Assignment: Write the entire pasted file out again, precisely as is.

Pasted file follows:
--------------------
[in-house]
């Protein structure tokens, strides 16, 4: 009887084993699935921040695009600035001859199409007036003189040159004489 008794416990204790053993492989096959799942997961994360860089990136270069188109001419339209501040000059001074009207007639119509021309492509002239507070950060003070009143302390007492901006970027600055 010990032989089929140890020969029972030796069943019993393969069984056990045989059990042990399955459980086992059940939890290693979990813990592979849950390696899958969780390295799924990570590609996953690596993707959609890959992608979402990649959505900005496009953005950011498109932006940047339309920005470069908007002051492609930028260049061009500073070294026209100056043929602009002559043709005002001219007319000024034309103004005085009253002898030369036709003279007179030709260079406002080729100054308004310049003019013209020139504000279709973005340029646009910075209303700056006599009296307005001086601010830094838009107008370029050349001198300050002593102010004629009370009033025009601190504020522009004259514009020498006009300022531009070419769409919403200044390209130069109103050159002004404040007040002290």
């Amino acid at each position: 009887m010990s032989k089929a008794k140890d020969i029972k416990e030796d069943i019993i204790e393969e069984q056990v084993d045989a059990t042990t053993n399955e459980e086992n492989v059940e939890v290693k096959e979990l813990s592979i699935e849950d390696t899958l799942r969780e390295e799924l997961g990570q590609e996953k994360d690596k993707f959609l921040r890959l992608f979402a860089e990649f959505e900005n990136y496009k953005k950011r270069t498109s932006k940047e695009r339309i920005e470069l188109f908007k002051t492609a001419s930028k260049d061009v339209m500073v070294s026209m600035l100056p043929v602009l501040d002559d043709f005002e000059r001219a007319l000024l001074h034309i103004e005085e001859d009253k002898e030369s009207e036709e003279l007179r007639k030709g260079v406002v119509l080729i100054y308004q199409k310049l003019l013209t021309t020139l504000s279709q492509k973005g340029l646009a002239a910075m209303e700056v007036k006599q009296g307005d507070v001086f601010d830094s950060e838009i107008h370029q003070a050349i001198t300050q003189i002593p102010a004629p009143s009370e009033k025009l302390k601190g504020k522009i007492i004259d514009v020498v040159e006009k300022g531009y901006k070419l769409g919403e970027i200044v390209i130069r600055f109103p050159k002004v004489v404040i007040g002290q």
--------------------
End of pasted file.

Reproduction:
[in-house]
């Protein structure tokens, strides 16, 4: 009887084993699935921040695009600035001859199409007036003189040159004489 008794416990204790053993492989096959799942997961994360860089990136270069188109001419339209501040000059001074009207007639119509021309492509002239507070950060003070009143302390007492901006970027600055 010990032989089929140890020969029972030796069943019993393969069984056990045989059990042990399955459980086992059940939890290693979990813990592979849950390696899958969780390295799924990570590609996953690596993707959609890959992608979402990649959505900005496009953005950011498109932006940047339309920005470069908007002051492609930028260049061009500073070294026209100056043929602009002559043709005002001219007319000024034309103004005085009253002898030369036709003279007179030709260079406002080729100054308004310049003019013209020139504000279709973005340029646009910075209303700056006599009296307005001086601010830094838009107008370029050349001198300050002593102010004629009370009033025009601190504020522009004259514009020498006009300022531009070419769409919403200044390209130069109103050159002004404040007040002290």
């Amino acid at each position: 009887m010990s032989k089929a008794k140890d020969i029972k416990e030796d069943i019993i204790e393969e069984q056990v084993d045989a059990t042990t053993n399955e459980e086992n492989v059940e939890v290693k096959e979990l813990s592979i699935e849950d390696t899958l799942r969780e390295e799924l997961g990570q590609e996953k994360d690596k993707f959609l921040r890959l992608f979402a860089e990649f959505e900005n990136y496009k953005k950011r270069t498109s932006k940047e695009r339309i920005e470069l188109f908007k002051t492609a001419s930028k260049d061009v339209m500073v070294s026209m600035l100056p043929v602009l501040d002559d043709f005002e000059r001219a007319l000024l001074h034309i103004e005085e001859d009253k002898e030369s009207e036709e003279l007179r007639k030709g260079v406002v119509l080729i100054y308004q199409k310049l003019l013209t021309t020139l504000s279709q492509k973005g340029l646009a002239a910075m209303e700056v007036k006599q009296g307005d507070v001086f601010d830094s950060e838009i107008h370029q003070a050349i001198t300050q003189i002593p102010a004629p009143s009370e009033k025009l302390k601190g504020k522009i007492i004259d514009v020498v040159e006009k300022g531009y901006k070419l769409g919403e970027i200044v390209i130069r600055f109103p050159k002004v004489v404040i007040g002290q």